Delay in flooding Pool 8

Published on: Nov. 18, 2011

If you’ve being keeping up with the Duck Creek blog, we’ve mentioned flooding Pool 8 in November a couple of times. The decision to flood has been delayed, and we wanted to pass this along to keep you informed.

The staff at Mingo NWR have been monitoring the young red oak regeneration over the past few weeks across the refuge and in Pool 8. The larger trees have mostly gone dormant now; however, the 1- and 2-year-old cohorts remain actively growing. If you haven't read our earlier post "Flash In The Pin," take a moment to read it.

Mingo NWR has decided to delay impounding water in Pool 8 until these small trees begin to show signs of dormancy. Flooding these trees would not kill them outright but would prematurely shut down the transfer of nutrients to their roots and subject them to a highly stressed state next spring. Mingo will shortly be providing a more thorough update on its Facebook page, and we will post it on the blog when it is online.

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Comments

On December 14th, 2011 at 8:27pm bandtaker1 said:

Merry Christmas !!! Has any progress been made in repairing the rice levee in Field 1? Any chance Unit A will be available to hunt before the end of the duck season?

On December 6th, 2011 at 11:07am Paul Sanchez said:

Some really interesting points you have written. Aided me a lot, just what I was looking for : D.

On November 20th, 2011 at 5:46pm frank said:

Mingo posted this on their Facebook page to explain the delay:  " Many people have been asking when we will be flooding Pool 8 (wade and shoot). Due to excellent habitat conditions during the fall of 2010 and summer of 2011 we had a huge recruitment class of pin oak seedlings. Years when we have a seedling crop like this one are rare and must be taken full advantage of because these trees will be the ones that replace the mature trees that provide our current habitat. These seedlings are the last to go dormant and can be killed if they are flooded too early. We will watch them closely and as soon as their leaves start to change we will drop the gates and flood the unit. If you have any questions please feel free to call us at 573-222-3589."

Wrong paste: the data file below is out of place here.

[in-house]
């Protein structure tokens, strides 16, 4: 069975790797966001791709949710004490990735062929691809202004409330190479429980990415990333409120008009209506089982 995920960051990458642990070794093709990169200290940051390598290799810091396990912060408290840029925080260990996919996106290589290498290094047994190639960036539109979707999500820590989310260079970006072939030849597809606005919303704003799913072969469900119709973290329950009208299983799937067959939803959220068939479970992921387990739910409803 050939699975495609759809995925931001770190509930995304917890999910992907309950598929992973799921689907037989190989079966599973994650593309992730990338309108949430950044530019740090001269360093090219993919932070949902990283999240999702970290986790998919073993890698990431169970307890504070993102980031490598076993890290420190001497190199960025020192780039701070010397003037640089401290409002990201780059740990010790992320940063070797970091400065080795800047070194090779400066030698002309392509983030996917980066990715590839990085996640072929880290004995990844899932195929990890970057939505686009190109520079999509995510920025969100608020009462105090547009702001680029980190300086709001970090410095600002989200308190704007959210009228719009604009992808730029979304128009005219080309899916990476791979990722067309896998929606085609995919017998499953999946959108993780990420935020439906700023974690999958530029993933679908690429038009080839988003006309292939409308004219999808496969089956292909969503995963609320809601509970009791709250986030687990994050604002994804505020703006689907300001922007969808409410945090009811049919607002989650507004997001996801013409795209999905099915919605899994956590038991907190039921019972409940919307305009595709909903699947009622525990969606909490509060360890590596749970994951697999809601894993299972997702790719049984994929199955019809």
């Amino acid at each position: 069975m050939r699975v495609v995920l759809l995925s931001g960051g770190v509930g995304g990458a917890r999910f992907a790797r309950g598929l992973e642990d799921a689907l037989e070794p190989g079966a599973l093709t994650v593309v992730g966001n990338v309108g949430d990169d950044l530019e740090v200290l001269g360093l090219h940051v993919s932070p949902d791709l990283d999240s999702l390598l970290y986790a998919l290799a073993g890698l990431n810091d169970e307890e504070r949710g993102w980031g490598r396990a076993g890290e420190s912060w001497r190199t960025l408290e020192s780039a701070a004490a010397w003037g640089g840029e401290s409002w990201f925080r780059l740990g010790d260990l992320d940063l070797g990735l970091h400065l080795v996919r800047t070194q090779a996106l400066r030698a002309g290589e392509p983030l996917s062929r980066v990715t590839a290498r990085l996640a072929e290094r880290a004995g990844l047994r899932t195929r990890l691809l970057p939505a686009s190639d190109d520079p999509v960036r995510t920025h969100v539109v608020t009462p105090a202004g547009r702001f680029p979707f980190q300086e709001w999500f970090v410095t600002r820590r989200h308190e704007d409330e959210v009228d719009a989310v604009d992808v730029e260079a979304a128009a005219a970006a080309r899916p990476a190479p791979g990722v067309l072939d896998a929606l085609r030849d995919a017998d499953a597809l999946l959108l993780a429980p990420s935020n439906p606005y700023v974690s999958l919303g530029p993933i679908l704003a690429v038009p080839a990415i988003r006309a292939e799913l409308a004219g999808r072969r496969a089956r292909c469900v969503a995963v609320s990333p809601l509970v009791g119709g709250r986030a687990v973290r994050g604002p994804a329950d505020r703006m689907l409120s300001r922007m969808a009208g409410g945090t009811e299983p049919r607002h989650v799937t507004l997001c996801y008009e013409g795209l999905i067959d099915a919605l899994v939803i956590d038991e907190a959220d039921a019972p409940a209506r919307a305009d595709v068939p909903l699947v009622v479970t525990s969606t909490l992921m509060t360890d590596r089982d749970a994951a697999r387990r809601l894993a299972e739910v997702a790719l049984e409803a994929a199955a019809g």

On November 19th, 2011 at 6:41pm Anonymous said:

I would like to know who to contact about the possibilities of a refill system, they currently do it in Illinois . When a party decides to leave at 8:30 in morning because they're cold or the ducks quit flying , then someone who decides to hang out to wait for a spot can go to their field and hunt it until the end of shooting hours. That's how ya can provide more hunting opportunity for the guys that are willing to stick it out for the long haul !!!!

On November 19th, 2011 at 7:09am Anonymousbill said:

hey what do you come to expect when its about holding ducks and not killing ducks,i would not put a drop of water in it for next 10 years,and next year i would make it part of Quick Draw

On November 18th, 2011 at 6:24pm anonymous said:

Season will be half way over before they start flooding Pool 8, then by the time the ducks find it , you'll have about 2 weeks to hunt it, unless it's locked up with ice, then your season is toast. I've seen it happen more than once, so why waste the time and effort to flood. If there is going to be delayed flooding from year to year, and it's going to be off limits for over half the season then we are gonna need other alternatives to hunt . is this not true ??

On November 18th, 2011 at 5:42pm Anonymous said:

This water thing at Mingo is being conserved way to much. The oaks that have been out there for hundreds of years made it through all of the years of flooding in the past, well before we ever dug ditches the put up levees. You are going to lose trees. There is no way around it let mother nature take care of the tree put water in there. My family use to own what is now Otter Slough. Ive heard stories about it being flooded down there more months than it was dry. So once again let the water in there mother nature will take care of what you are trying to conserve.
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